the topics discussed in this newsletter,
please contact the NSFC at
Poor drainage in the subsoil can
result in waterlogged conditions in
the topsoil.
Limiting layer
A factor known as the “limiting
layer” occurs in the subsoil. This
limiting layer impedes or interferes
with the natural flow of water. It
might be a seasonal water table (high
in winter and spring then falling in
summer and fall), a layer of solid
rock, or a gravel bed. The depth
between the bottom of the dispersal
trench and this limiting layer is
important—the greater the depth or
distance between them the better it is
for effective wastewater treatment.
States or regions have various
restrictions on this depth. The local
permitting authority will have information on restrictions, if any exist.
Where there is a permanently high
water table, it is sometimes possible
to use subsurface drains to lower the
water table and keep it far enough
below the trenches so that effluent is
treated adequately. Seasonal high
water tables may require that loading
rates be decreased during wet winter
and early spring periods. For septic
systems, this means more land area is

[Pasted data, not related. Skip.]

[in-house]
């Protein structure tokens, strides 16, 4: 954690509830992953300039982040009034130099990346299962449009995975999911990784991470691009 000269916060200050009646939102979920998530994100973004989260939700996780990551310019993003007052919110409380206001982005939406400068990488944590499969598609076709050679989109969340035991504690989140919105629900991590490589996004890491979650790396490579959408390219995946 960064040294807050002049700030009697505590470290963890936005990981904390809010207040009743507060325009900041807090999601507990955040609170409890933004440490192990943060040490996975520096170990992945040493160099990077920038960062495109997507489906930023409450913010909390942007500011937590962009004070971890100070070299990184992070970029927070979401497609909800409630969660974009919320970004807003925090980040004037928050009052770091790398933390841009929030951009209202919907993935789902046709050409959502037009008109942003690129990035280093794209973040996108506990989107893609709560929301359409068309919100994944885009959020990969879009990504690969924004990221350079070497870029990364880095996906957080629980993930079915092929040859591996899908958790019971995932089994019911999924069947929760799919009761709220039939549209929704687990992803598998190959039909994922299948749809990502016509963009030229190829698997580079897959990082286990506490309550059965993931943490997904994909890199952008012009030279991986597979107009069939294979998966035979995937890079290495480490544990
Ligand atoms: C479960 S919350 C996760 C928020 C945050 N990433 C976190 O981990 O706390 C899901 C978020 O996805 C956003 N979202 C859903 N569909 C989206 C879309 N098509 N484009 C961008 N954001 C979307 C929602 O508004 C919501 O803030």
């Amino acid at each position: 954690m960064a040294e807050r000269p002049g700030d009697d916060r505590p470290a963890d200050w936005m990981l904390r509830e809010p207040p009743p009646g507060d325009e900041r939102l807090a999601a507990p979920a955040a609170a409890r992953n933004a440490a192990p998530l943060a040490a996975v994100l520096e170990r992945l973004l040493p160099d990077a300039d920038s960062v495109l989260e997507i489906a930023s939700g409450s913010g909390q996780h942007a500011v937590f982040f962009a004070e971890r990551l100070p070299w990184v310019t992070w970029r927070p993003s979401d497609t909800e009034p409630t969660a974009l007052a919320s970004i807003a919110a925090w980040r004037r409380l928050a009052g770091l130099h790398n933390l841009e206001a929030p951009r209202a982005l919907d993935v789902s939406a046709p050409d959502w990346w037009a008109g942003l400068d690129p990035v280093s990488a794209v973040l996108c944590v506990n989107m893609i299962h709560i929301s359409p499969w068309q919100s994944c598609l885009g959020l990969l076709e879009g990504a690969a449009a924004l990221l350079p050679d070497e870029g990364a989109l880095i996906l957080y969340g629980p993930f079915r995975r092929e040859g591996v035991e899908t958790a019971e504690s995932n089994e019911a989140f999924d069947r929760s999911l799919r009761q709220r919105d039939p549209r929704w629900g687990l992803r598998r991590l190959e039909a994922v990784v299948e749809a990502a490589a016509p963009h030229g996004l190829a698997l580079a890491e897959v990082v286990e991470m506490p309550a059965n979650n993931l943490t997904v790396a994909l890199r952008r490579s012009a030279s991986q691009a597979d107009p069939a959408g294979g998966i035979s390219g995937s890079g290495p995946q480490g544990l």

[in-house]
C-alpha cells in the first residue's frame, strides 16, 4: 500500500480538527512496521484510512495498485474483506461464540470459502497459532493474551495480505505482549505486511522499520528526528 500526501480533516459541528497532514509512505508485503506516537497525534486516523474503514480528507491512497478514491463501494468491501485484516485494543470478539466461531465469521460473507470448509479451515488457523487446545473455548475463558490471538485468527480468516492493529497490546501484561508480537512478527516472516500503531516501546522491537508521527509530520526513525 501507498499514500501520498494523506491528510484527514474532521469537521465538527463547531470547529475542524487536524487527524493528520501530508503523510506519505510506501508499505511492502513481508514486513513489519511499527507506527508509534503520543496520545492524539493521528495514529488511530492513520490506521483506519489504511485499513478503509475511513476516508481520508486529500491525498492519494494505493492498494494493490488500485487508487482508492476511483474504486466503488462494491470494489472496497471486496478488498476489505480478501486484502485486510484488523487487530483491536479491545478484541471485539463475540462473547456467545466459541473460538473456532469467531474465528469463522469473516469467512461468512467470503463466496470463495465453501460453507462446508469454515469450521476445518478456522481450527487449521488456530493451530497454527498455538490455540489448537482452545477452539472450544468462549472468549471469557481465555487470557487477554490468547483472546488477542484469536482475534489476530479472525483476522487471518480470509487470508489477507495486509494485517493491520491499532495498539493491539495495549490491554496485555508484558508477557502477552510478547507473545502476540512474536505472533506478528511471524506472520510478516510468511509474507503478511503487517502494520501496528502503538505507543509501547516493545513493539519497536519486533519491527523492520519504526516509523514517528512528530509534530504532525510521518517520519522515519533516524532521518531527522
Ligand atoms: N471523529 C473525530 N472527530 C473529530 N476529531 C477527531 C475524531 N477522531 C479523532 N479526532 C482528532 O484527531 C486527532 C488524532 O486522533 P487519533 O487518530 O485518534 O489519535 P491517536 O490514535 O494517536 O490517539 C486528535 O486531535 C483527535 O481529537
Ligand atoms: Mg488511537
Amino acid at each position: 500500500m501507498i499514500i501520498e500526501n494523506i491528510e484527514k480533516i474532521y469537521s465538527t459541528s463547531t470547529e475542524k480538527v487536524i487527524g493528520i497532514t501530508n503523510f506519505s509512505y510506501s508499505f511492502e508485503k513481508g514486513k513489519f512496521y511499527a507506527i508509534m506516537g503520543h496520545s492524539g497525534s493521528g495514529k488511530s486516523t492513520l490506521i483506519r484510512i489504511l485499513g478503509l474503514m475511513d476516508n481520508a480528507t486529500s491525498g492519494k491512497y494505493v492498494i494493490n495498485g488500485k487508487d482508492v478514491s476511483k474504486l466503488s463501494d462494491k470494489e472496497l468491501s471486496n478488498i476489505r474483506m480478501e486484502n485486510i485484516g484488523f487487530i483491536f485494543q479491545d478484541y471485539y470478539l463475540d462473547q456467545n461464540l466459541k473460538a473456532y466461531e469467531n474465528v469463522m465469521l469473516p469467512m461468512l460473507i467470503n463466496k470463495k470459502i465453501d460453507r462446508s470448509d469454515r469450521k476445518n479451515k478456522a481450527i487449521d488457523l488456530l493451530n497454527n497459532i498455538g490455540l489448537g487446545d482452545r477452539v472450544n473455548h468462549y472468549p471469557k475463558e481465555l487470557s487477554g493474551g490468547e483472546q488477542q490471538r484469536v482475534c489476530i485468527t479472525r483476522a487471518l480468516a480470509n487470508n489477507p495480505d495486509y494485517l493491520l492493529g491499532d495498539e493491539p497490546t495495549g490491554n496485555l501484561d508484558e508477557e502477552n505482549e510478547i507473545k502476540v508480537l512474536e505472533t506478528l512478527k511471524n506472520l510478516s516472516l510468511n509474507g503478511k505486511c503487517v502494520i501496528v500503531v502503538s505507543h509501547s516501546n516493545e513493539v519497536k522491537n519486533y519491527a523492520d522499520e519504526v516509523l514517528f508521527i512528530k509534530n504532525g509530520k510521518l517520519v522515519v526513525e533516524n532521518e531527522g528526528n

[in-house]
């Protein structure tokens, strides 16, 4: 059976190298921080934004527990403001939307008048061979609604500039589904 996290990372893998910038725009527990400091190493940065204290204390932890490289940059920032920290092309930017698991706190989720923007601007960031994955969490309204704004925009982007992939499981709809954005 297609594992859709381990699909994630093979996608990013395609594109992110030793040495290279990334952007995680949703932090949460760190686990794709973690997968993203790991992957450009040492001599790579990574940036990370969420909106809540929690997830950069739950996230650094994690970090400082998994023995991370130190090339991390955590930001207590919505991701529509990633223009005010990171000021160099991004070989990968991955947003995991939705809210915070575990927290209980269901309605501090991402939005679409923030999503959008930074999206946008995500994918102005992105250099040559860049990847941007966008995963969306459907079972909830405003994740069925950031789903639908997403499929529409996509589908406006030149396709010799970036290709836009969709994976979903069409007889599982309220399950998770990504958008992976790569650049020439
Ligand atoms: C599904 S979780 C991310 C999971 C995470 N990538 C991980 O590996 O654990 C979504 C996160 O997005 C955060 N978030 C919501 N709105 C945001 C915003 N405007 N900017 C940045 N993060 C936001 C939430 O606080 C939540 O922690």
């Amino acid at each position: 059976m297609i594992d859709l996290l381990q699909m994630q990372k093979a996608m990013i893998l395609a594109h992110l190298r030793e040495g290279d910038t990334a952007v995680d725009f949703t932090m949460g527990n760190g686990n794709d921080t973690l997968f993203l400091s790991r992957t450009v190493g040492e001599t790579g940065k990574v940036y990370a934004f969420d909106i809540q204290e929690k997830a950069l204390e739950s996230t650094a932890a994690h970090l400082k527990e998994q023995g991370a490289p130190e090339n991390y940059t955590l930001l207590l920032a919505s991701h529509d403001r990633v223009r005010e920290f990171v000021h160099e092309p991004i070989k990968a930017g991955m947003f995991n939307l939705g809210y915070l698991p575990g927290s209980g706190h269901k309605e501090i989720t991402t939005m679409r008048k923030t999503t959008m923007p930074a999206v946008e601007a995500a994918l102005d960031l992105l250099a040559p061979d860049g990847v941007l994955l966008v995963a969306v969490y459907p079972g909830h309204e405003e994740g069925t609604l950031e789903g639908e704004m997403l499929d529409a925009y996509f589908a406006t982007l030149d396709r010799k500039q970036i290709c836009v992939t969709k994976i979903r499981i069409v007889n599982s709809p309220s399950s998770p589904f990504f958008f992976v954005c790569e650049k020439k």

required for the larger drainfields
needed during wet periods, when
loading rates need to be reduced. It
may also mean that effluent should
be diverted to alternate drain lines, so
that biological clogging of the soil
can be avoided.
Most of the soil’s solid framework consists of mineral particles. These particles in different size ranges and porportions
determine the soil texture. The
larger soil particles, which
include stones, gravel, and
coarse sands, are generally different kinds of rock fragments.
Most smaller particles are composed of a single mineral. Any soil
is made up of particles that vary
greatly in both size and composition.
Help your soil be its best!
• Keep heavy equipment off the soil
absorption system area both before
and after construction. Soil compaction can result in premature failure of the system.
• Avoid installing the septic tank and
soil absorption system when the
soil is wet. Construction in wet soil
can cause puddling, smearing, and
increased soil compaction. This can
greatly reduce soil permeability and
the life of a system.
• Divert rainwater from building roofs
and paved areas away from the soil
absorption system. This surface
water can increase the amount of
water the soil has to absorb and
cause premature failure.
Sand grains are the most familiar
mineral particles. They are large
enough to be seen by the naked eye
and feel gritty when rubbed between
the fingers. Sand particles do not
stick to one another; therefore sands
do not feel sticky. Silt particles are
somewhat smaller — too small to see
without a microscope or to feel individually, so silt feels smooth but not
sticky, even when wet. The smallest
class of mineral particles are the
clays, which form a sticky mass
when wet and hard clods when dry.
Terms such as sandy loam, silty clay,